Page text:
Volume 6, Issue 1
  • ISSN: 0002-9637
  • E-ISSN: 1476-1645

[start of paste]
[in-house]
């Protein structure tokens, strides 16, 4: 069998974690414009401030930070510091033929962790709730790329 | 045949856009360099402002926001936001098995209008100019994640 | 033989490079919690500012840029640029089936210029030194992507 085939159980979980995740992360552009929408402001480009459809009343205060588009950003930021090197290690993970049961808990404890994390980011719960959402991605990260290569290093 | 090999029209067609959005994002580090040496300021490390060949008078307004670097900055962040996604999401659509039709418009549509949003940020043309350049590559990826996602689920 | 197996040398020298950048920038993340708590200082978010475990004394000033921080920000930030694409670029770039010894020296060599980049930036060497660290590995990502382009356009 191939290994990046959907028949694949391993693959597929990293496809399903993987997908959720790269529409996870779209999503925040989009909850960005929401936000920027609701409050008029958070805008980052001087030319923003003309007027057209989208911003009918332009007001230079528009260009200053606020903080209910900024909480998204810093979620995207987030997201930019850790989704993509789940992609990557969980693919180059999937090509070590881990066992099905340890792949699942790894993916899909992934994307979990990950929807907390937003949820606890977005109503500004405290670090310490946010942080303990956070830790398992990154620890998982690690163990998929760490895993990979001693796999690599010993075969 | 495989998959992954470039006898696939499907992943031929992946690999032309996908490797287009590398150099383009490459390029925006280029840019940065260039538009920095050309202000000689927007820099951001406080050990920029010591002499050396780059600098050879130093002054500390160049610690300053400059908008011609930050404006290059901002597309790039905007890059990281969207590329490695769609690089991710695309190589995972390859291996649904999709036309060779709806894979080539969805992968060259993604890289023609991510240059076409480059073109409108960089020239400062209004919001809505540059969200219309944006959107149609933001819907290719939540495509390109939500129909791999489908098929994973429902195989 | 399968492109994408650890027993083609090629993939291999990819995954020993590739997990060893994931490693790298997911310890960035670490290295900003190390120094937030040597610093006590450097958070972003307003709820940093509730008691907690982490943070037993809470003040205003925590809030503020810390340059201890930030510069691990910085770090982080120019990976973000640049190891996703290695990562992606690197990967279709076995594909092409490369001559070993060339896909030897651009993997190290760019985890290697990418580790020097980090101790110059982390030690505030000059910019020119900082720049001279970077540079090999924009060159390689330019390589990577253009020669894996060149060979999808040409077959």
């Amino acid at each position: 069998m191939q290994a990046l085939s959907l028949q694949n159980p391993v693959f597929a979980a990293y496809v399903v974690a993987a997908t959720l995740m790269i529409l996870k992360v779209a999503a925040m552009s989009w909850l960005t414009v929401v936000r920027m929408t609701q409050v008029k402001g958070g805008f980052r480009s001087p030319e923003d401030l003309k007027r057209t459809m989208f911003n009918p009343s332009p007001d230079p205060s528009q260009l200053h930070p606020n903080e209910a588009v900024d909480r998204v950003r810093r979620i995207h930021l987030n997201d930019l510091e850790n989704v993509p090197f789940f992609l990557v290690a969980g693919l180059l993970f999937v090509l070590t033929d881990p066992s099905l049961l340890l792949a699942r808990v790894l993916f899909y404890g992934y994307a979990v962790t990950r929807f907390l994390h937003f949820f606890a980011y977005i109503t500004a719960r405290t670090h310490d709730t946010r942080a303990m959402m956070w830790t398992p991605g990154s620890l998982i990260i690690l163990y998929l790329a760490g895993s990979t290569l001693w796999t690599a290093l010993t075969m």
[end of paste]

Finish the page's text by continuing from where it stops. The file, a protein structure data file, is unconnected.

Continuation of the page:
The results are given of forest canopy mosquito surveys at three places in Nicaragua where there was evidence of sylvan yellow fever activity during 1952 and 1953. At these localities five species of were taken: and , the last named only on the Pacific slope, and the first three only on the Caribbean slope. is also present on the Pacific slope in small numbers but was not in the collections made at the two fixed stations operated there. Also present and of interest as possible vectors were and on the Caribbean side only, and on both the Caribbean and Pacific versants. On epidemiological grounds appears to have been the vector on the Pacific side and the principal vector on the Caribbean slope. The possible role of , considered an important species in carrying virus over the dry season in Panama, could not be assessed as the Nicaraguan collections were made only in the rainy season. Also in doubt is the possible part played by , the commonest arboreal mosquito at the Caribbean side stations, since its ability to transmit has not yet been determined. It is thought that the numbers of three species known to be vectors elsewhere, and were too small for them to have been significantly involved in transmission.


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